YOU COULD ALMOST feel the societal shock waves as 10 million TV viewers watched Pat Loud tell her husband their 20-year marriage was over.
”I have spoken to a lawyer and this is his card,” Pat icily informed the philandering Bill as cameras rolled inside their well-appointed ranch house in Santa Barbara, Calif. ”And he would like to have you get in touch with him, and I’d like to have you move out.”
By this point, Bill and Pat’s son Lance had already affirmed his homosexuality on camera.
America wasn’t used to people baring their souls on television when PBS’ An American Family debuted Jan. 11, 1973, just as Watergate was about to inflict its own mark on the national psyche.
Led by producer Craig Gilbert, crews had spent seven months in 1971 shadowing the Loud family — Bill, then 50; Pat, 45; Lance, 20; Kevin, 18; Grant, 17; Delilah, 15; and Michele, 13. The resulting 12 one-hour shows dealt with such topics as Grant’s insolence, Bill’s mining-equipment-business problems, and a brush fire that came within inches of destroying the family’s home. Anthropologist Margaret Mead deemed it all ”as significant as the invention of drama or the novel.” The Louds became instant, widely vilified celebs. Pat wrote a tell-even-more book, Albert Brooks’ 1979 movie Real Life satirized the series, and HBO’s American Family Revisited caught us up with the family 10 years later.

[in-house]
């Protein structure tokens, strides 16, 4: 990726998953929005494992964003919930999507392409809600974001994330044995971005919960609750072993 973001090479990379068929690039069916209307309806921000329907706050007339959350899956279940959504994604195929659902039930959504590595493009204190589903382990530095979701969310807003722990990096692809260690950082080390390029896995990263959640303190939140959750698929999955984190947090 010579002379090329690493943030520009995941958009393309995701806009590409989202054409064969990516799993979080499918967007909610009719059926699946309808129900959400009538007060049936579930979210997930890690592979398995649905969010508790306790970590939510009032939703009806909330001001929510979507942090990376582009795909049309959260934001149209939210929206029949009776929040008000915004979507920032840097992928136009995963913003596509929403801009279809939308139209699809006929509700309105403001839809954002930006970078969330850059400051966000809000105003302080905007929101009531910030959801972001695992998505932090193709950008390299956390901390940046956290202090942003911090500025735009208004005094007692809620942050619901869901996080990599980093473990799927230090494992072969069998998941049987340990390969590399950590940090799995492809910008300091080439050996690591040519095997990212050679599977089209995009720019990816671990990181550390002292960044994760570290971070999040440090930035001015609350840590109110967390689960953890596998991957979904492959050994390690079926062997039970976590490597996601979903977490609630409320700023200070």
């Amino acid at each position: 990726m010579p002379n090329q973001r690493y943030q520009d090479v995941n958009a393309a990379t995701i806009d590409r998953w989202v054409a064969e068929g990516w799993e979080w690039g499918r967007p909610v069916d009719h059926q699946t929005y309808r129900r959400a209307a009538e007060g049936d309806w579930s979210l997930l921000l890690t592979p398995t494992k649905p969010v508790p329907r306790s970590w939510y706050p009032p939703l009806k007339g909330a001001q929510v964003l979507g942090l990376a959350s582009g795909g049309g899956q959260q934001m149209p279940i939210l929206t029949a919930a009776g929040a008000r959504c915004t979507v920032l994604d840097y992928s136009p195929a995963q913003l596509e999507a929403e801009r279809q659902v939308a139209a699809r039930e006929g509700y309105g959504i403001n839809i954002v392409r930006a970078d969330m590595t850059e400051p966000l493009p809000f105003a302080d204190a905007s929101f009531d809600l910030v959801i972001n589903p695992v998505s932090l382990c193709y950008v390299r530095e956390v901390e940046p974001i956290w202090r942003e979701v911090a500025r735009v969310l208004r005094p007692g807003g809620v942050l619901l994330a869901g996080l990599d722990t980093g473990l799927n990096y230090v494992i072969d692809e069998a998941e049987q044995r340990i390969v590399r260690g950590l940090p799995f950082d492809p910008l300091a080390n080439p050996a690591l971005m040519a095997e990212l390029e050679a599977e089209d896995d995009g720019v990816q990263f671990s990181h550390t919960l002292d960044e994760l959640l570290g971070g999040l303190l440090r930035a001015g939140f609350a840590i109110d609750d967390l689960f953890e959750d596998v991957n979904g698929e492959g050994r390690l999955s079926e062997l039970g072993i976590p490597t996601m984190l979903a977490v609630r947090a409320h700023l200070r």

Today, four of the Louds live in Southern California: Pat works for an ad design firm; Lance is a free-lance journalist; Grant is an actor; and Delilah is director of advertising for a TV syndicator. Bill, who married and divorced again, works for a Texas real estate firm. Kevin and his family live in Colorado, where he’s a vice president of Rocky Mountain Internet. Michele is a technical clothing designer in New York City.
And attitudes toward public revelation have changed. For example, in each of the past two seasons some 25,000 people have offered themselves up as fodder for The Real World, the MTV docu-soap inspired by An American Family.
As for the Louds, what motivated those unlikeliest of pioneers? They said they just thought it would be ”fun” to be on television.